A week ago at Media Day and in subsequent days in camp, no one has asked Kyrie Irving about his echoing — endorsing? — web conspiracy theorist Alex Jones’s belief in a “New World Order” an organization that by “releasing diseases and viruses and plagues upon us, we then basically get shoved into their system.”
The Instagram incident took place in mid-September as Nets gathered in Brooklyn. Then, on Monday, Kareem Abdul-Jabbar, the Hall of Famer and long-time activist, attempted to correct that oversight with a lengthy discussion of Irving on his substack page. In it, he skewers the Nets superstar for a long history of beliefs in conspiracy theories including of course his position on COVID vaccines. The Jones controversy is just the latest.
Alex Jones is one of the most despicable human beings alive and to associate with him means you share his stench.
Kyrie Irving would be dismissed as a comical buffoon if it weren’t for his influence over young people who look up to athletes. When I look at some of the athletes who have used their status to actually improve society—Colin Kaepernick, LeBron James, Muhammad Ali, Bill Russel, Billie Jean King, Arthur Ashe, and more—it becomes clear how much Irving has tarnished the reputations of all athletes who strive to be seen as more than dumb jocks.
Recounting, Irving was seen as echoing perhaps the leading conspiracy theorist in the U.S. (competition is tough). Alex Jones has peddled (and made millions off selling) some of the worst lies in recent American history. Jones and his InfoWars.com are currently on trial in Connecticut, being sued by parents of 20 children killed at Sandy Hook Elementary School in Newtown, Conn., back in 2012. Jones claimed that no one was killed and dismissed the massacre as a hoax and the work of “crisis actors.” A jury in Texas has already awarded the families $50 million.
The same day the Connecticut trial opened, Irving posted a Jones video from 2002 in which Jones suggested the “New World Order” conspiracy. In it Jones says, “There is a tyrannical organization calling itself the New World Order…by releasing diseases and viruses and plagues upon us, we then basically get shoved into their system.”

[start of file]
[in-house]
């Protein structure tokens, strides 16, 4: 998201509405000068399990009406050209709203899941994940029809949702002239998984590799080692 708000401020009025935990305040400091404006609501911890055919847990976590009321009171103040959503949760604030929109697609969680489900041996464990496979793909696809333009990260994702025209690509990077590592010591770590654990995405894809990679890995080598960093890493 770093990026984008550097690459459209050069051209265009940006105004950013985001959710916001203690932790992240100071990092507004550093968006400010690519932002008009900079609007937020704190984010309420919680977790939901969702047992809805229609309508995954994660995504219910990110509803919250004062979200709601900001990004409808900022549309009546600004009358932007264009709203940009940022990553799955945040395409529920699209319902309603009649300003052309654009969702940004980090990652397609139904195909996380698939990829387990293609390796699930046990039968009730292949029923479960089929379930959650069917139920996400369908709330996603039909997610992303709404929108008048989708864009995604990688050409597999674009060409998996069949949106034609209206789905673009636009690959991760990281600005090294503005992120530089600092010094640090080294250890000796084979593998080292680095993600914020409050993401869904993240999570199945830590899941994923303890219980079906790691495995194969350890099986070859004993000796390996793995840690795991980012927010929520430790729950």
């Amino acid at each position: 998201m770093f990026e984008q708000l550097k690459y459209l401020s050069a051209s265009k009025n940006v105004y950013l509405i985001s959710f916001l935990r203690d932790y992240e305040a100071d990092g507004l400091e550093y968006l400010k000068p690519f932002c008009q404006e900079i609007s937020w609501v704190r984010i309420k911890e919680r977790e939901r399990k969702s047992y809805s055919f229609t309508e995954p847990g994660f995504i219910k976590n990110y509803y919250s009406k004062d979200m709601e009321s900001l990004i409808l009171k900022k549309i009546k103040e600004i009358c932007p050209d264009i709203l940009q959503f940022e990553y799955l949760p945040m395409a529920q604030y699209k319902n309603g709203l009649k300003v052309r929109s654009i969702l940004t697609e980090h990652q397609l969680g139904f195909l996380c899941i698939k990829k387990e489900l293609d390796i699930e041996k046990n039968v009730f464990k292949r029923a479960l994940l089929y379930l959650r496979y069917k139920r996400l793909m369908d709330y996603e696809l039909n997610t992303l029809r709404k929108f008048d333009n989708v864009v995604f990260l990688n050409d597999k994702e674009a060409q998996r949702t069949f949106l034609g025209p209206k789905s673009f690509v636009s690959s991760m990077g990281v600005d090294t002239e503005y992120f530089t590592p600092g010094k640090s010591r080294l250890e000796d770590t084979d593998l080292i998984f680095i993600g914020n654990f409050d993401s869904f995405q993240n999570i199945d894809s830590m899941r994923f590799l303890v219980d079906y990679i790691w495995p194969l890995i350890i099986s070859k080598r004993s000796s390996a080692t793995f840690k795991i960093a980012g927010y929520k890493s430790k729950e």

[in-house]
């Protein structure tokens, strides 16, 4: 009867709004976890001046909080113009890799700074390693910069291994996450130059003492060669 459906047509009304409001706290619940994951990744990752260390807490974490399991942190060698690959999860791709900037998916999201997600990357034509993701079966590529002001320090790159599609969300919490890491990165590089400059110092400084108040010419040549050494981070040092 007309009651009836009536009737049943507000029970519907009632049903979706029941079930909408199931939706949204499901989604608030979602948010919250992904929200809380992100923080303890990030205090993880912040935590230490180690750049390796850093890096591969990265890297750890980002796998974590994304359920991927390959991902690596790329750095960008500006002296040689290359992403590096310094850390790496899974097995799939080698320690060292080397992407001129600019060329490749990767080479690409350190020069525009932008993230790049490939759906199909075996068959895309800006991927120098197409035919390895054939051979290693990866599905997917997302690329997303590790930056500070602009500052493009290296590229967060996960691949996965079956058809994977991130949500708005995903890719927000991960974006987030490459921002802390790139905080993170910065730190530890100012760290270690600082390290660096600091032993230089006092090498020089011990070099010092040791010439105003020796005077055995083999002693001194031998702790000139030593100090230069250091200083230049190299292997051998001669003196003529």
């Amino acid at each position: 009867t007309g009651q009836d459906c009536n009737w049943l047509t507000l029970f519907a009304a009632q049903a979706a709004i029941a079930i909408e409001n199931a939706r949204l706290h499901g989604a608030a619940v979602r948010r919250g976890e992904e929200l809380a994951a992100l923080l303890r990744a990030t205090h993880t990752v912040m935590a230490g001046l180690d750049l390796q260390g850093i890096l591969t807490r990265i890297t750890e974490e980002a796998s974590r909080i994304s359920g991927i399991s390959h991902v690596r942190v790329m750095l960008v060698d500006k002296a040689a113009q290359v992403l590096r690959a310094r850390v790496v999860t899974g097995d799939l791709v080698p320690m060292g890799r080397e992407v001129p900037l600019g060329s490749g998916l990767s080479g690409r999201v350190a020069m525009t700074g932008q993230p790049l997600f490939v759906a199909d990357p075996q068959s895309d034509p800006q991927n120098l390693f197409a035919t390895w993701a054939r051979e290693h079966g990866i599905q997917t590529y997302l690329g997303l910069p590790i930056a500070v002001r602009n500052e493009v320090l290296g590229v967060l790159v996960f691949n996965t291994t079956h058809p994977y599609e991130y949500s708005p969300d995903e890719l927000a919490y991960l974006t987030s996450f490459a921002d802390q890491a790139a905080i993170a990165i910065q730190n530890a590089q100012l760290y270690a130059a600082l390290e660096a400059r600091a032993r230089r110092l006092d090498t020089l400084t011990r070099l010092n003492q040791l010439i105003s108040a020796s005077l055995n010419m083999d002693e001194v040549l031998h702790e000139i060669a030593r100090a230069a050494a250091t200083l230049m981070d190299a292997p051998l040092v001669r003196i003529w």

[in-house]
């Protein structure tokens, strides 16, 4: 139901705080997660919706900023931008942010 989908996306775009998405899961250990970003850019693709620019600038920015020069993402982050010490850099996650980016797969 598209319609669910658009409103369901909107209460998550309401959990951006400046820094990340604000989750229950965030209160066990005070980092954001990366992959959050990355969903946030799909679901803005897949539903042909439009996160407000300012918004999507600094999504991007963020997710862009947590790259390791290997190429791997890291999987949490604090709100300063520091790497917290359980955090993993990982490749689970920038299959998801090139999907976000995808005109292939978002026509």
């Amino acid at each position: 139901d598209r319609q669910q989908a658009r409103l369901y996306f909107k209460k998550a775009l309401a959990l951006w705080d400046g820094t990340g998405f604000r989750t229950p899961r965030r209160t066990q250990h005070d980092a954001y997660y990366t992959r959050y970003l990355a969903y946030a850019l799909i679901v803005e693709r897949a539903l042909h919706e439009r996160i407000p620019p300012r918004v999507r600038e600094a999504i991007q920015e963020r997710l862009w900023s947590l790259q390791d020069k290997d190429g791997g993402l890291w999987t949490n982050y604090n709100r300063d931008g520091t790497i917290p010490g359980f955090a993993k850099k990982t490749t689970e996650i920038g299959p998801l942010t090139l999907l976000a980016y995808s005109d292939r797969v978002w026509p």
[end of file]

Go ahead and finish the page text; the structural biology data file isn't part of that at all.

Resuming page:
For Kareem, it was just the latest failing by Kyrie, whose thought process the now 75-year-old describes as “an example of what happens when the education system fails.”
He also revisits Irving’s vaccine resistance and embrace by anti-vaccine groups and individuals.
Last October, I wrote a piece about Kyrie Irving’s refusal to get vaccinated against COVID-19 (“Should We Just ‘Leave Kyrie Alone?”) and why this reckless choice was destructive to the country and especially the Black community where he would be an influential role model. The facts proved that accusation to be true. Irving didn’t care. He continued to promote his anti-vax sentiments—regardless of the cost in lives and health to others—proclaiming himself a “martyr.” Not kidding.
We might have just left him alone to stew in his own gelatinous ignorance. Rich and famous people get away with saying dumb things all the time because their money isolates them from consequences. They surround themselves with Yes-people whose job is to confirm whatever hare-brained ideas they have. Yes, sir, Mr. Irving, the Earth has never been flatter.
The six-time NBA Champ and six-time MVP concluded by offering a solution, stating his belief that “Irving does not seem to have the capacity to change” on his own: “write to his sponsors and tell them to drop Irving—or you will drop them,” specifically mentioning Nike.